-- verify OK (digest matched)
Hard resetting via RTS pin...

This all looked good, but during this process I found communication with my board was unreliable. Occasionally I would fail to connect:

esptool.py v3.1
Serial port COM4
Connecting........_____....._____....._____....._____....._____....._____....._____

A fatal error occurred: Failed to connect to Espressif device: Invalid head of packet (0x08)

The frustrating part is that I don’t know what causes this, all I could do is retry until it worked. I didn’t notice anything I did differently between the times that worked and the times that failed. Is it the ESP8266? Is it the CH340 serial port bridge? Is it my USB cable? I can’t tell. The good news with MicroPython is that, once it is flashed, I could work via serial port without further headaches with esptool.

I remembered that PlatformIO Visual Studio Code had a serial port monitor, and it was indeed able to connect. But as the name stated, it was only a monitor and while I could see a MicroPython prompt I couldn’t type any commands back. Looking around Visual Studio extension marketplace I found a serial terminal extension published by Nordic Semiconductor. This allowed me to type commands into the MicroPython prompt and verify it worked, but frustratingly I could not copy/paste in this terminal. So much for a modern integrated environment! I returned to trusty old PuTTY for my MicroPython serial terminal needs and got to work.


(*) Disclosure: As an Amazon Associate I earn from qualifying purchases.

Notes on Codecademy “Build Deep Learning Models with TensorFlow”

Once I upgraded to a Codecademy Pro membership, I started taking courses from its Python catalog with the goal of building a foundation to understand deep learning neural networks. Aside from a few scenic detours, most of my course choices were intended to build upon each other to fulfill what I consider prerequisites for a Codecademy “Skill Path”: Build Deep Learning Models with TensorFlow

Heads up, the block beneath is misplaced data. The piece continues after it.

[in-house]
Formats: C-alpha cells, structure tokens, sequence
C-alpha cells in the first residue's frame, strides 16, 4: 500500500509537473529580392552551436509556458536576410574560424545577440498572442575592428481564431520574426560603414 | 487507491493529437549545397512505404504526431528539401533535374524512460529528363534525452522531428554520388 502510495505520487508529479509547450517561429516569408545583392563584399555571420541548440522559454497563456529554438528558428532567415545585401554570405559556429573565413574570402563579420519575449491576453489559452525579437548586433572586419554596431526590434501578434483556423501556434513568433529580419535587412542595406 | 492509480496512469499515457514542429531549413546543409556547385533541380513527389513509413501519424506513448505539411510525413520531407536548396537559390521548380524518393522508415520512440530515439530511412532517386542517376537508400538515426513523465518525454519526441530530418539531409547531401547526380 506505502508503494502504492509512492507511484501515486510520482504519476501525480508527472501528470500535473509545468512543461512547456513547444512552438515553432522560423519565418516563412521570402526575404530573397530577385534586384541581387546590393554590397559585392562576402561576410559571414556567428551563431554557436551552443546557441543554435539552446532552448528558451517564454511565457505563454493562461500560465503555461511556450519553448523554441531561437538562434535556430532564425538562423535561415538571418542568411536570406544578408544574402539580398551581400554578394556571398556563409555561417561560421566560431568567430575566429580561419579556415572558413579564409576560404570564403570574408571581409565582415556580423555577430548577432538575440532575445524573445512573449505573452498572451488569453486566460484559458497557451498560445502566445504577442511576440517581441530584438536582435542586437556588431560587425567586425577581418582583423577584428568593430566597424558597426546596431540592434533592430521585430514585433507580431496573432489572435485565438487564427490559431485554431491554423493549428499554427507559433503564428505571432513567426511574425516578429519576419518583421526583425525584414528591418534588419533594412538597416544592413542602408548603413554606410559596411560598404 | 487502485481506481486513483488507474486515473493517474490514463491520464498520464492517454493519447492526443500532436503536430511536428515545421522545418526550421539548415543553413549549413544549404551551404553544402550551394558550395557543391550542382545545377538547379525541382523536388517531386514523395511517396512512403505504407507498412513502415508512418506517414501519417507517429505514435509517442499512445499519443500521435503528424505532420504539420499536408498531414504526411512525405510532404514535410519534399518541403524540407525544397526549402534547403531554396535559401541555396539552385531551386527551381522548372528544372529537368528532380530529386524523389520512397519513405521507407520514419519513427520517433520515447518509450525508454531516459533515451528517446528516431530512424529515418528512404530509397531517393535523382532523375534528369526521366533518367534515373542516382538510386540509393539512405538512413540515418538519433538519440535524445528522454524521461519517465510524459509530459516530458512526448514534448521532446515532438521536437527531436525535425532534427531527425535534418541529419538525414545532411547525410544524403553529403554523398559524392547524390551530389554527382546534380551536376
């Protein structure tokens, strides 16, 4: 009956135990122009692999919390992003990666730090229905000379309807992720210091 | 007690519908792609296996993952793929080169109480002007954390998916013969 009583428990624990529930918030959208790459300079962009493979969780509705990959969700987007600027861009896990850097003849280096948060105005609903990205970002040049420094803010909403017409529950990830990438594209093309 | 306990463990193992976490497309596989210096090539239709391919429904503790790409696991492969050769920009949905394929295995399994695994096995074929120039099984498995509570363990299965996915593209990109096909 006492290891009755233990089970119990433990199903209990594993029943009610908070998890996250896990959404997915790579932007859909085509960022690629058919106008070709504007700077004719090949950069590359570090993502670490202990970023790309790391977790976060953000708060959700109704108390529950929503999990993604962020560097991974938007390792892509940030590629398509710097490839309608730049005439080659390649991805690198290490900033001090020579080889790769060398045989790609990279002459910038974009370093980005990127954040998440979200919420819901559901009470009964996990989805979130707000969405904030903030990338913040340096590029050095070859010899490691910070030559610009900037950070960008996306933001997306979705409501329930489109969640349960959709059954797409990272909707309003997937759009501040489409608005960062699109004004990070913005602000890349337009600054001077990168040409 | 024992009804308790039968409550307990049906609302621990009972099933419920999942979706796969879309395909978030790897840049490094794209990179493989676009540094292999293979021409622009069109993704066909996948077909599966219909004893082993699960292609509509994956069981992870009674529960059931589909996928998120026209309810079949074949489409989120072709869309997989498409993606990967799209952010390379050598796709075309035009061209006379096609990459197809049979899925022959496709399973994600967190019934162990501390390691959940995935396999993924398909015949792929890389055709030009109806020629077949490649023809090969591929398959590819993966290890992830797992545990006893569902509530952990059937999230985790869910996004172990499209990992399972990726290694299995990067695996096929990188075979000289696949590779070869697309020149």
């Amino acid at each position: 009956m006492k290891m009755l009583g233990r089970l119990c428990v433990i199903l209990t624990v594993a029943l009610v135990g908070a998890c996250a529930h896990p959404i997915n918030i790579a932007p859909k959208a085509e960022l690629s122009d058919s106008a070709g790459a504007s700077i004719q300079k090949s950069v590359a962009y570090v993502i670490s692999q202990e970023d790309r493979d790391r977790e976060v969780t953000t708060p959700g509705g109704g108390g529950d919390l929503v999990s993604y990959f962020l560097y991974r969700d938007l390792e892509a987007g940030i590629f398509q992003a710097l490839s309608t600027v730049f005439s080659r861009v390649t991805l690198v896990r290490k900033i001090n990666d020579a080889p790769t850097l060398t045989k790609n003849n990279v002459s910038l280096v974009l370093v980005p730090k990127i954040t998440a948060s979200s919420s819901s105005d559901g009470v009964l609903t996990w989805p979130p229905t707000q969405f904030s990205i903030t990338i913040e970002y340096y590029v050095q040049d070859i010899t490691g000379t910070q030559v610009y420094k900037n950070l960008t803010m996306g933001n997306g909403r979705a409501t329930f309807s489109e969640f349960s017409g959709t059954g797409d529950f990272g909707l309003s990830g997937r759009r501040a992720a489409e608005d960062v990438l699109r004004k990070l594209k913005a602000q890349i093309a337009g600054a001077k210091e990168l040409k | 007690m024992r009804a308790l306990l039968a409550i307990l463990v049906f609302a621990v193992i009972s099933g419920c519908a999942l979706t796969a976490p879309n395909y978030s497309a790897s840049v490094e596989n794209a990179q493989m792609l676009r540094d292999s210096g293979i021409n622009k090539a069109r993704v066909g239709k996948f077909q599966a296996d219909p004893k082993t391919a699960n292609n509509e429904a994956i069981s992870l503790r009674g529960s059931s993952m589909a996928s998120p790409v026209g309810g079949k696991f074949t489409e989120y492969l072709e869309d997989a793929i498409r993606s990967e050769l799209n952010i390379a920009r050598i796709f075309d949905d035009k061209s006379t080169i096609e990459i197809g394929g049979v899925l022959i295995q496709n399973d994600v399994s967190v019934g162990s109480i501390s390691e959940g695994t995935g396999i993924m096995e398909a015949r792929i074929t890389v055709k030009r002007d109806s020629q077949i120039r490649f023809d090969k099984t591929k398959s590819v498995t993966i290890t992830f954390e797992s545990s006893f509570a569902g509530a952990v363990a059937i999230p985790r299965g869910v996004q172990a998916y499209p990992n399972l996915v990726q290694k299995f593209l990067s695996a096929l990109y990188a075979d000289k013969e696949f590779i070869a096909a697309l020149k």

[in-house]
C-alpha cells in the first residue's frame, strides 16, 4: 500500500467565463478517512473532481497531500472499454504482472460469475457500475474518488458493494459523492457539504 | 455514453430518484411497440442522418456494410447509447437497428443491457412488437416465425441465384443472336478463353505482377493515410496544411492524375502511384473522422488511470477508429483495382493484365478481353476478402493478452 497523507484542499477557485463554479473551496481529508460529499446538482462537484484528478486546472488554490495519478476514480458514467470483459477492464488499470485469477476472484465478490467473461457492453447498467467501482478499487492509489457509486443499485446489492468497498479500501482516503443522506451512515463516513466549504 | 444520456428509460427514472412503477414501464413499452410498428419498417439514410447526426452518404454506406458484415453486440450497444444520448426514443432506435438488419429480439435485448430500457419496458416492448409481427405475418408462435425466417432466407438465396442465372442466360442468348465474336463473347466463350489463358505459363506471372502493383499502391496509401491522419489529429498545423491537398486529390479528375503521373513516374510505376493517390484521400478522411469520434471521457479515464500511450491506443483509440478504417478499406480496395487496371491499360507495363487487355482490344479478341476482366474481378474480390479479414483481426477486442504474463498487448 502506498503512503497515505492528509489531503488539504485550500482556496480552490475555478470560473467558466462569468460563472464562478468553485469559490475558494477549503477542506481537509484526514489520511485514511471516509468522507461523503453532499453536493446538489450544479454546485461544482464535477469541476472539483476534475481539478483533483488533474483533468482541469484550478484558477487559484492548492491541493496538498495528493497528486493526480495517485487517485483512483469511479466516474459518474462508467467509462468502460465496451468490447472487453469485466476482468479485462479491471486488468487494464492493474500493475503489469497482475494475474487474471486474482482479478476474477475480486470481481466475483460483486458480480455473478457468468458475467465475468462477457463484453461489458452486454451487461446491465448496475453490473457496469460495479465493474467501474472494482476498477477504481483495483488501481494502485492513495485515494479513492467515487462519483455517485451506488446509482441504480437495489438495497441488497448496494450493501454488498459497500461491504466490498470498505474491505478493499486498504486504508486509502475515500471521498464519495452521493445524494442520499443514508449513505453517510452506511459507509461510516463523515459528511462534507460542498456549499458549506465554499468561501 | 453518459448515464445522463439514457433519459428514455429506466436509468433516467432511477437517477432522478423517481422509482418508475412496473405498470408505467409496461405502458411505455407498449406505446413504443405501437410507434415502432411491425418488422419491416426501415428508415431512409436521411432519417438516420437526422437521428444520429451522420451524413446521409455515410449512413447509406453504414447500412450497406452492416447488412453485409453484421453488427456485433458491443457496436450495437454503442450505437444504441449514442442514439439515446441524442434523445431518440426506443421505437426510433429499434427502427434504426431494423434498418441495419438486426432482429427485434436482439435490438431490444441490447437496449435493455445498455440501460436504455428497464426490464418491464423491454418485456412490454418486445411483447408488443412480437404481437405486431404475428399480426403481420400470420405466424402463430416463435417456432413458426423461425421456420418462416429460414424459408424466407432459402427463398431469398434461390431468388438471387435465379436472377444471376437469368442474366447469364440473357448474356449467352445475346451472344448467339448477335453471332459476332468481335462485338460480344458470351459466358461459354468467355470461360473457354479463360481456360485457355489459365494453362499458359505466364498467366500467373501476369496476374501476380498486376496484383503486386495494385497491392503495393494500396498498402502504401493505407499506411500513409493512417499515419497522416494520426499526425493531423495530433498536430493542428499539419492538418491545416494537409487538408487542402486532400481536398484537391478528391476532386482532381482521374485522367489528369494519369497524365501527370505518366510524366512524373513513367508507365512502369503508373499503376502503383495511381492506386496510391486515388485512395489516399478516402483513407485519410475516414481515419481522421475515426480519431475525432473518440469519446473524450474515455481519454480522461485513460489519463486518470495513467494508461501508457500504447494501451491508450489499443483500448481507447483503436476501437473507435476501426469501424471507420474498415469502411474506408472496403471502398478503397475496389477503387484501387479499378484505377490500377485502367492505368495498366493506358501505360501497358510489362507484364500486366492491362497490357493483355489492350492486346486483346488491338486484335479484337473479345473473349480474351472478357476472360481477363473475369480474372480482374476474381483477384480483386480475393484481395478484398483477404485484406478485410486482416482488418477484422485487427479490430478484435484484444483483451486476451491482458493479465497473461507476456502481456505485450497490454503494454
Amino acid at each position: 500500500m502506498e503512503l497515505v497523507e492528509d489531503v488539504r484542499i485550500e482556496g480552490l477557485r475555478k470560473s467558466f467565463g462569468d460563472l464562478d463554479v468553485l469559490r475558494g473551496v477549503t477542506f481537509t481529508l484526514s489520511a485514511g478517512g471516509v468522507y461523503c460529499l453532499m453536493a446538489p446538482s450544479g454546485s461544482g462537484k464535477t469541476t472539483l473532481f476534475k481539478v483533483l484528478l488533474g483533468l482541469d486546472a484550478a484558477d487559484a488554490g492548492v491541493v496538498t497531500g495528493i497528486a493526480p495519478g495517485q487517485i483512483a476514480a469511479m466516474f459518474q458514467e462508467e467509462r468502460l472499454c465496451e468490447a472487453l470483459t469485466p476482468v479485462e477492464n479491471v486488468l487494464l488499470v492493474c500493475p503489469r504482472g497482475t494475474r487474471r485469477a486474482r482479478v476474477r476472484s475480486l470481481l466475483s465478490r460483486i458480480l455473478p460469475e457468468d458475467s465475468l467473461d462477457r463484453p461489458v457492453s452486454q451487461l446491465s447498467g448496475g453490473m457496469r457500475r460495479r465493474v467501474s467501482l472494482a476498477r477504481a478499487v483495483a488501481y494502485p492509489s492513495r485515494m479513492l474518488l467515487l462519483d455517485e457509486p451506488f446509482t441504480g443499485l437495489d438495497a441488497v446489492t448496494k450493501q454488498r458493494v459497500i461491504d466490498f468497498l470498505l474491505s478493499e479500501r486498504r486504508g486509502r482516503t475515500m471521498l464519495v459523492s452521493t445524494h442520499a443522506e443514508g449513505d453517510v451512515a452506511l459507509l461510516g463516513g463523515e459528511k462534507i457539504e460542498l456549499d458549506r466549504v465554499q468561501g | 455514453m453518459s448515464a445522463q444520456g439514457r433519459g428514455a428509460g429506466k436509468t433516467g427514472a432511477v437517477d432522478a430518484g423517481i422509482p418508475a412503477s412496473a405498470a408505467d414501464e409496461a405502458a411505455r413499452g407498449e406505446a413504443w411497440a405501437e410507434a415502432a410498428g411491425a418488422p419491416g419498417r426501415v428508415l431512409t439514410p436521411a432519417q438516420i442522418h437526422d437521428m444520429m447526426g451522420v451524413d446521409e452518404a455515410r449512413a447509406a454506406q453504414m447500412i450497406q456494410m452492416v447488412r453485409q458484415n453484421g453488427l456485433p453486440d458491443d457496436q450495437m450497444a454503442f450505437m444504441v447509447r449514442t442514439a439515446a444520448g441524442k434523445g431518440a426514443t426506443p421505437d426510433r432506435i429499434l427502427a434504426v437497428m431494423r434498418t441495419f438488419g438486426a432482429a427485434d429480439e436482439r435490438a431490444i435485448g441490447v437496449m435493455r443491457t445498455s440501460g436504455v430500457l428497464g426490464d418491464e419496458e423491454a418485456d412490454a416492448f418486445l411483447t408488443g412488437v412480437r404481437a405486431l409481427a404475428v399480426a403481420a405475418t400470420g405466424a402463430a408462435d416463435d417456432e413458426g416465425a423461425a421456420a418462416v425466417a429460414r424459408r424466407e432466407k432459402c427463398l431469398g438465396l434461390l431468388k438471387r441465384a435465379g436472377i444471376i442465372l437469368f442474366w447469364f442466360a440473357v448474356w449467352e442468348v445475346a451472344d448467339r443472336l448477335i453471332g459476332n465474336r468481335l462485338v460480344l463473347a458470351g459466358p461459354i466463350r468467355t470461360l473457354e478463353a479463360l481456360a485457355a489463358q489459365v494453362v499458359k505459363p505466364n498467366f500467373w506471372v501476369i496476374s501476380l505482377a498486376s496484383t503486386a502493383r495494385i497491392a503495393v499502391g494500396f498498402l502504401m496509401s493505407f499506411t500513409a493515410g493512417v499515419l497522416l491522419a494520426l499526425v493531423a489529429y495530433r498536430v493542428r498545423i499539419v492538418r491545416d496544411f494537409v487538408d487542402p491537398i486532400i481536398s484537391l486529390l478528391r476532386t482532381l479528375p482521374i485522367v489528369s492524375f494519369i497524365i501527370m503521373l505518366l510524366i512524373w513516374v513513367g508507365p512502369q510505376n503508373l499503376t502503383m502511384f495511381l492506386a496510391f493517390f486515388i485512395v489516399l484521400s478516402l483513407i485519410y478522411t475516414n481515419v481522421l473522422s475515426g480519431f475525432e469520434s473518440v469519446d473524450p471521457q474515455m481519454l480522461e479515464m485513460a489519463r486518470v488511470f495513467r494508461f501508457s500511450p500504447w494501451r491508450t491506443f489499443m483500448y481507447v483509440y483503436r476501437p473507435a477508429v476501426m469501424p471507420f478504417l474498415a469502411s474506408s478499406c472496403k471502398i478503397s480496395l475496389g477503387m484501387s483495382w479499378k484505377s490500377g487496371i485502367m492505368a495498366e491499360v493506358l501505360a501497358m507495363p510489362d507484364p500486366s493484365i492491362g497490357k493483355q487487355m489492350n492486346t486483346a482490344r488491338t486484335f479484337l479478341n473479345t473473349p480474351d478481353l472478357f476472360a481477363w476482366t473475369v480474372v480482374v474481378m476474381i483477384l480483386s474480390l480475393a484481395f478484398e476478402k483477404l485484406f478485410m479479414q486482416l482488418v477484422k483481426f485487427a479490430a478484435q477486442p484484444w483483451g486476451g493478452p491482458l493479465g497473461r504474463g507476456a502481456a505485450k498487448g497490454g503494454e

This was the first “Skill Path” I took, and I wasn’t quite sure what to expect as Codecademy implied they are different than the courses I took before. But once I got into this “skill path”… it feels pretty much like another course. Just a longer one, with more sessions. It picked up where the “Learn the Basics of Machine Learning” course left off with neural perceptrons, and dived deeper into neural networks.

In contrast to earlier courses that taught various concepts by using them to solve regression problems, this course spent more time on classification problems. We are still using scikit-learn a lot, but as promised by the title we’re also using TensorFlow. Note the course work mostly stayed in the Keras subset of TensorFlow 2 API. Keras used to be a separate library for making it easier to work with TensorFlow version 1, but it has since been merged into TensorFlow version 2 as part of the big revamp between versions.

I want to call attention to an item linked as “additional resources” for the skill path: a book titled “Deep Learning with Python” by François Chollet. (Author, or at least one of the primary people, behind Keras.) Following various links associated with the title, I found that there’s since been a second edition and the first chapter of the book is available to read online for free! I loved reading this chapter, which managed to condense a lot of background on deep learning into a concise history of the field. If the rest of the book is as good as the first chapter, I will learn a lot. The only reason I haven’t bought the book (yet) is that, based on the index, the book doesn’t get into unsupervised reinforcement learning like the type I want to put into my robot projects.

Back to the Codecademy course…. err, skill path: we get a lot of hands-on exercises using Keras to build TensorFlow models and train them on data for various types of problems. This is great, but I felt there was a significant gap in the material. I appreciated learning that different loss functions and optimizers will be used for regression versus classification problems, and we put them to work in their respective domains. But we were merely told which function to use for each exercise, the course doesn’t go into why they were chosen for the problem. I had hoped that the Keras documentation Optimizers Overview page would describe relative strengths and weaknesses of each optimizer, but it was merely a list of optimizers by name. I feel like such a comparison chart must exist somewhere, but it’s not here.